On March 2nd 2016, in the lead up to International Women’s Day, The Centre for Turkey Studies hosted the Women’s Rights and Achievements Reception in the House of Commons. The reception was kindly hosted by Caroline Flint, Labour MP for Don Valley, with additional speaking from Baroness Jan Royall of Blaisdon and Tom Blake, Liberal Democratic MP for Carshalton and Wallington.
Women of contemporary Turkey have achieved many political and social rights, up to globally accepted women’s rights standards. Nevertheless, they have had to cope with traditional patriarchal values in Turkey’s male-dominated society. As recently as March 6th, it was reported that female protesters rallying for women’s rights in Istanbul were fired at with rubber bullets by police. In Turkey, more and more women are participating in public life and occupy senior positions, including some female representation in the Turkish parliament. Although violence against women is on the increase in Turkey, and sexist discourses dominate Turkey’s political and social spectrum, women throughout Turkey, with many grassroots movements, protest against inequalities that they encounter in their everyday lives. This CEFTUS event celebrated the achievements of women of all ethnicities and religions from Turkey and their invaluable contributions to Turkey’s progress in many fields. The reception welcomed all, particularly those women originating from Turkey, with the aim to bring women and men together to raise awareness of women’s rights.
Labour MP Caroline Flint opened the reception by providing a background into the current political landscape in Turkey, some achievements of Turkish women as well as some of the struggles they face. She referenced the fact that in the 2015 Turkish elections a record number of women – 81 – were elected to parliament. This surge in women’s political representation is in line with the theme for this year’s International Women’s Day of gender parity; the hopes for 50/50 representation by 2030. Ms Flint drew attention to parallels between the situation of women in the UK and Turkey. In the UK two women every week die as a result of domestic violence. In Turkey, there are huge concerns that violence against women is increasing. In 2010 fourteen times more women were murdered than in 2003. Ms Flint lamented that no more recent figure was available for her to discuss, as these figures are no longer published. In regards to employment, Ms Flint noted that in the last ten years, women’s employment in Turkey has dropped from 35% to 25%. However, more people, especially women, are speaking up. Ms Flint highlighted solidarity in Turkey, in which women are helping other women to become businesswomen. In the most senior ranks of Turkish business, women hold a quarter of board seats in the biggest companies.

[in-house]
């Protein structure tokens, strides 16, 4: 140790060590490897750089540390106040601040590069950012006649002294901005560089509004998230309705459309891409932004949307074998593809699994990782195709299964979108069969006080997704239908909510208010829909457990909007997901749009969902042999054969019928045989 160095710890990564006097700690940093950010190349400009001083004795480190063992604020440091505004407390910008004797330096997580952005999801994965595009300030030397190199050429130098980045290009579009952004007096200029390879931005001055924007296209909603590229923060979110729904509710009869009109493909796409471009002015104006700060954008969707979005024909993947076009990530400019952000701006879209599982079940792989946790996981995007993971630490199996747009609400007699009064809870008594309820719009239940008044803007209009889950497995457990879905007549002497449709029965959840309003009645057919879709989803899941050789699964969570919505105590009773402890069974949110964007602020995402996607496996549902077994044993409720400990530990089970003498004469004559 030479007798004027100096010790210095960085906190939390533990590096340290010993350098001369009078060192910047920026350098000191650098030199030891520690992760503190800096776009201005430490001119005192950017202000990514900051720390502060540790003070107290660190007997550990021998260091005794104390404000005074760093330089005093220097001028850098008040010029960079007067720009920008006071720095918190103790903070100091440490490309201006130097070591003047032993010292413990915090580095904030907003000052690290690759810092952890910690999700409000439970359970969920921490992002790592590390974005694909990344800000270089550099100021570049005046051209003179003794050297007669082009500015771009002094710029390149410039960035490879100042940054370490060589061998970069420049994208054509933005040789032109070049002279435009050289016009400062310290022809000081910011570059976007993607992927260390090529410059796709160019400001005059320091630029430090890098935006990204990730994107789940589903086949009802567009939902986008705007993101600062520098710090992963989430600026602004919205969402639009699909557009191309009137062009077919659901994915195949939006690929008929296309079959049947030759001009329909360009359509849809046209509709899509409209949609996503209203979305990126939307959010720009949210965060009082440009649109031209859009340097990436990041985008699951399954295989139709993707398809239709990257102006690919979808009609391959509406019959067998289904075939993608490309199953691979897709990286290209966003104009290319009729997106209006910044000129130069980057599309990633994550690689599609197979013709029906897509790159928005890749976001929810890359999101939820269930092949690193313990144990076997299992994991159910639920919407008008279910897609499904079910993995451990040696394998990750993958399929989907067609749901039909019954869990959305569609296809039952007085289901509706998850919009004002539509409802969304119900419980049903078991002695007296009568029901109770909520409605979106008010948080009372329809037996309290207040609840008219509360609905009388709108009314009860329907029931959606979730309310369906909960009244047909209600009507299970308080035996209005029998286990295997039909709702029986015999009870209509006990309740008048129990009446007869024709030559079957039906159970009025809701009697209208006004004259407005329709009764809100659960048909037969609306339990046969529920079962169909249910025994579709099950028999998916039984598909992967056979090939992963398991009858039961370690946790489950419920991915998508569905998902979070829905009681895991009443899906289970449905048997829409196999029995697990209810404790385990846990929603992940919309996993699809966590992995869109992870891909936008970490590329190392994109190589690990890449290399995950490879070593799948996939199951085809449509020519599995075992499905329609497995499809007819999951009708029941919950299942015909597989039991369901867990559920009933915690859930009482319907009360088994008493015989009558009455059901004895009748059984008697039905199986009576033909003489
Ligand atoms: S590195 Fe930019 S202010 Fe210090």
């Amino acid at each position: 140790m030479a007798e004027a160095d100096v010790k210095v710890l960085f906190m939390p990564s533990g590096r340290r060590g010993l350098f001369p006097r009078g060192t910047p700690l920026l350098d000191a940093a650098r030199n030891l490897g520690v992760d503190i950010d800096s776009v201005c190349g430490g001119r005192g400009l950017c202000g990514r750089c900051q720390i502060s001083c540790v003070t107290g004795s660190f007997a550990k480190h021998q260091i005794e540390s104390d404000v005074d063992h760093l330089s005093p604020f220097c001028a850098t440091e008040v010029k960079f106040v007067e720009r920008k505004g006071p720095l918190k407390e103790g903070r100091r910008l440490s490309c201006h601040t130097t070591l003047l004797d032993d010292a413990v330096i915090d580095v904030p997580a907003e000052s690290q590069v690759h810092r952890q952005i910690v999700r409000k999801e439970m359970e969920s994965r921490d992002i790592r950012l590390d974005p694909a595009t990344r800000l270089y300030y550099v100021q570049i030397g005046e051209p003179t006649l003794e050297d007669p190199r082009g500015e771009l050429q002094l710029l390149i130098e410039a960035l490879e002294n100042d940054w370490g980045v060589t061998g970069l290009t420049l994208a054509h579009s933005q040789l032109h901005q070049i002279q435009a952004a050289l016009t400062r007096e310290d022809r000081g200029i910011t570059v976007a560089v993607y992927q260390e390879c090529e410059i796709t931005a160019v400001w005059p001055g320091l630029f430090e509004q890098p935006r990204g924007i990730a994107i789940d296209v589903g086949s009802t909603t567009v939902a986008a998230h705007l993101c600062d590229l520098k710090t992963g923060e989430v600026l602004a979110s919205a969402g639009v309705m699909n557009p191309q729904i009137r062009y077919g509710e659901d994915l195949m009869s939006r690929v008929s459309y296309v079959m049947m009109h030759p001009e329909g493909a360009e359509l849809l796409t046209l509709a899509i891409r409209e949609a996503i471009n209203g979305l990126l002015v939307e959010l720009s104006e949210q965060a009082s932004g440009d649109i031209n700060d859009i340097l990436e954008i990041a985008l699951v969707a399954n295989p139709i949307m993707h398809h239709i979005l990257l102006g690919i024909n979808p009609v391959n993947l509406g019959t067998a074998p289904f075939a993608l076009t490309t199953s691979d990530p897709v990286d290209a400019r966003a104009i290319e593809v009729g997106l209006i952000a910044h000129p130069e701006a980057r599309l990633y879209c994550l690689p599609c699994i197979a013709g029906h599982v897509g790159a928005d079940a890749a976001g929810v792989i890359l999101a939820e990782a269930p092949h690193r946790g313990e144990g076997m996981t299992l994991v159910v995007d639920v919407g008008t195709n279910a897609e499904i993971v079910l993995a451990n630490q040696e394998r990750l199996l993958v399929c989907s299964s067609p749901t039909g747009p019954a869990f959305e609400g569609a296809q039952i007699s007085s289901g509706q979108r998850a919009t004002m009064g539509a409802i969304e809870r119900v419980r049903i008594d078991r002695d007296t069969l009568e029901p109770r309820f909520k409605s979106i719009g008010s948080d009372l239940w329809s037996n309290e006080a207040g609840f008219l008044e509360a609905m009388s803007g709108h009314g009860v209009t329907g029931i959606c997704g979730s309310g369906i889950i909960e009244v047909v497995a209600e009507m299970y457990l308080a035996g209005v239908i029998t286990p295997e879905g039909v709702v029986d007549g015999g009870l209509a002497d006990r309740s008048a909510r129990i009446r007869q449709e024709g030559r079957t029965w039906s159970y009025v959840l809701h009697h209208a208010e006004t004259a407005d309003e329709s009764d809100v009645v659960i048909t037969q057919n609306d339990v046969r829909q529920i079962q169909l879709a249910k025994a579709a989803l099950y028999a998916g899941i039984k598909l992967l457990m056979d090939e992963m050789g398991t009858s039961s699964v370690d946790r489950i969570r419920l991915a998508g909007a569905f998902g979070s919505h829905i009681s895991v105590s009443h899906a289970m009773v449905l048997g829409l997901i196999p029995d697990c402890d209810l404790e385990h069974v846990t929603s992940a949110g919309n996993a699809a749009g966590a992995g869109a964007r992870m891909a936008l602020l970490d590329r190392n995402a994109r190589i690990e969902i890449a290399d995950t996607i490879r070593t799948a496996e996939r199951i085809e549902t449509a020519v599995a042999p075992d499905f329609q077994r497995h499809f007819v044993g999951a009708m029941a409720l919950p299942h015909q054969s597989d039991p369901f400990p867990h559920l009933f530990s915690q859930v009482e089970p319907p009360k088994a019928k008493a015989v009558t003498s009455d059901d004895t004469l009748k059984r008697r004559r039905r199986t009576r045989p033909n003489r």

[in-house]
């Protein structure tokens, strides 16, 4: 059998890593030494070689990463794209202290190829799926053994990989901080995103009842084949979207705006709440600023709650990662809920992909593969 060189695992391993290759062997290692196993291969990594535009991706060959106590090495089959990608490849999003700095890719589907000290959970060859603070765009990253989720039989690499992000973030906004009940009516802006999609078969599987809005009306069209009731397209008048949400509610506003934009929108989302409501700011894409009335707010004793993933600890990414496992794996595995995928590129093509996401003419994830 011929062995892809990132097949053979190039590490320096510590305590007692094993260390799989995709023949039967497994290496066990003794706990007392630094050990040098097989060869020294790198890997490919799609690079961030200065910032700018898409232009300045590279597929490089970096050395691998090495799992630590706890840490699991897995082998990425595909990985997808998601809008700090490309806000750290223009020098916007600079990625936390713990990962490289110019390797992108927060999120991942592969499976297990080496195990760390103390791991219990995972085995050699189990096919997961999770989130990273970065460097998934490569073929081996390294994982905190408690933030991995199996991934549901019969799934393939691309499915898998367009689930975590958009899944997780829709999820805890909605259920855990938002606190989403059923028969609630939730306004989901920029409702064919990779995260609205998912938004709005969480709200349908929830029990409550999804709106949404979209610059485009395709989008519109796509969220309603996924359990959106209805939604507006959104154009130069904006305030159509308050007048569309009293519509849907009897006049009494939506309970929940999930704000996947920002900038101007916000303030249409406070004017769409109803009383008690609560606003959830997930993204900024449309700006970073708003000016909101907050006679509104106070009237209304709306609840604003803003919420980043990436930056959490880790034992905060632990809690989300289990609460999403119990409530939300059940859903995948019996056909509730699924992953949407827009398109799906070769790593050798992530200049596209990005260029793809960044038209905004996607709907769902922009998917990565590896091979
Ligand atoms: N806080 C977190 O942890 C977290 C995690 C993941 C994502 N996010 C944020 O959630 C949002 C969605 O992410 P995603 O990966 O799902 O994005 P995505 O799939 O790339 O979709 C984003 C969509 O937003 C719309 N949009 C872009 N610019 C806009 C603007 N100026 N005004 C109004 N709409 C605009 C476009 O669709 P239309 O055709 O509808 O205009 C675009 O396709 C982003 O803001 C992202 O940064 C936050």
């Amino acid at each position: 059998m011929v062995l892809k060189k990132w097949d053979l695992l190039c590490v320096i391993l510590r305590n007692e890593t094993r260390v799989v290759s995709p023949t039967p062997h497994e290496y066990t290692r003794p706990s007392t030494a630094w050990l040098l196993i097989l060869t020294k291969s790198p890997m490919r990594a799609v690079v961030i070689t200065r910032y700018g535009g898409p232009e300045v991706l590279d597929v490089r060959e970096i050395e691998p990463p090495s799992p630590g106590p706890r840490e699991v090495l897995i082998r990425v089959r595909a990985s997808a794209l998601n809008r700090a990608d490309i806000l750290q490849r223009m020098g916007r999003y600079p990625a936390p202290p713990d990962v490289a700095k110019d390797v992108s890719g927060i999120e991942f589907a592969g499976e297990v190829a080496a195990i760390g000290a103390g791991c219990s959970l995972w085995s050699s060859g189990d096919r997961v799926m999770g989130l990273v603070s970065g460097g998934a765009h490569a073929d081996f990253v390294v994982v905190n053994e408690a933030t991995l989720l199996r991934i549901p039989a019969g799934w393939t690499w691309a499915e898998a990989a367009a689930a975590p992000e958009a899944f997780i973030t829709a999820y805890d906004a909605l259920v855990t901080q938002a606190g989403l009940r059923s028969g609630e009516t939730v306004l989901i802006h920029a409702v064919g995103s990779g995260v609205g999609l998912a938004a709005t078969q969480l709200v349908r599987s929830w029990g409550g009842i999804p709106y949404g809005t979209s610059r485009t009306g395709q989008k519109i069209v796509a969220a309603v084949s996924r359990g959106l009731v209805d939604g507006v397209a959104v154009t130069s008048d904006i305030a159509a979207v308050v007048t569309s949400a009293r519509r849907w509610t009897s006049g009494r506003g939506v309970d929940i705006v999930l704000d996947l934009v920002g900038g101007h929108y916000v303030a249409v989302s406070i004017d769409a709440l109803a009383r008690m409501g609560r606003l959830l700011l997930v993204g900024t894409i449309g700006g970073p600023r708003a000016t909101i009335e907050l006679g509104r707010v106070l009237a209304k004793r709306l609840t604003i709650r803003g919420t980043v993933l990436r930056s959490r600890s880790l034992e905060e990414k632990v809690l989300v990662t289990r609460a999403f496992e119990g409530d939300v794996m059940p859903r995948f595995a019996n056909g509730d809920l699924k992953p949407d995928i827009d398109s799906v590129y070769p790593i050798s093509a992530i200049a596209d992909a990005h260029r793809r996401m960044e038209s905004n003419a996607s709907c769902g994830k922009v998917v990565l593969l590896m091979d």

Additionally, women managers often out-earn their male counterparts. Perhaps, Ms Flint suggested, we in the UK could learn something from this, in a country where the gender earning gap is increasing. The conversation, Ms Flint stressed, should be about putting women at the heart of the agenda; we need conversations about how we can ensure that we support our sisters in Turkey, and how we can come together as sisters in the UK to promote women. There is always more work to be done.
Baroness Jan Royall spoke to the reception of her recent visit to Diyarbakir, in Southeastern Turkey. She extended her support to the women of the Turkish and Kurdish communities, especially those living in the curfew areas in Southeastern Turkey. In such areas, Baroness Royall said, democracy, the rule of law, and the fundamental freedoms to which every human being is entitled, are not being fully respected. There are fundamental violations of freedom in Kurdish areas. Baroness Royall spoke of her meeting with a female co-mayor in Diyarbakir, who was under investigation for publicly speaking out on the need for a de-centralised system of government. At the time of her visit here were twenty four elected representatives in prison, with an additional thirty under investigation.
Baroness Royall spoke of the bravery of the women she met from curfew areas, areas in which residents cannot leave, as the state believe that they are PKK supporters or members. Baroness Royall called for the need of the state to respect fundamental human rights and UN obligations. Whilst the UK is a friend of Turkey and wants Turkey to thrive, Baroness Royall stressed that as a friend of Turkey, we have a responsibility to be a critical friend. Everyone must work together, for a peaceful solution to the crisis in Turkey.
Tom Brake, Liberal Democratic MP for Carshalton and Wallington stressed that when it comes to gender equality, where there is a will, things can be done. He gave the example of Scotland, in which they have agreed that five top seats will be reserved for women. Issues faced by women in the UK are not that different from those faced by women in Turkey. In Southwest London, Mr Brake said, the number one violent offence is domestic violence, a prominent problem in Turkey as well. Whilst we have seen a greater recognition of this problem, Mr Brake stressed that recognition does not mean resolve, and there is still a great amount to be done. Our role in the UK is to ensure that Turkey is held accountable for human rights abuses. Mr Brake praised Turkey for its role in dealing with the refugee crisis and also praised the Kurds for their role in fighting against Daesh in the Middle East, one of the greatest contemporary threats to women’s rights.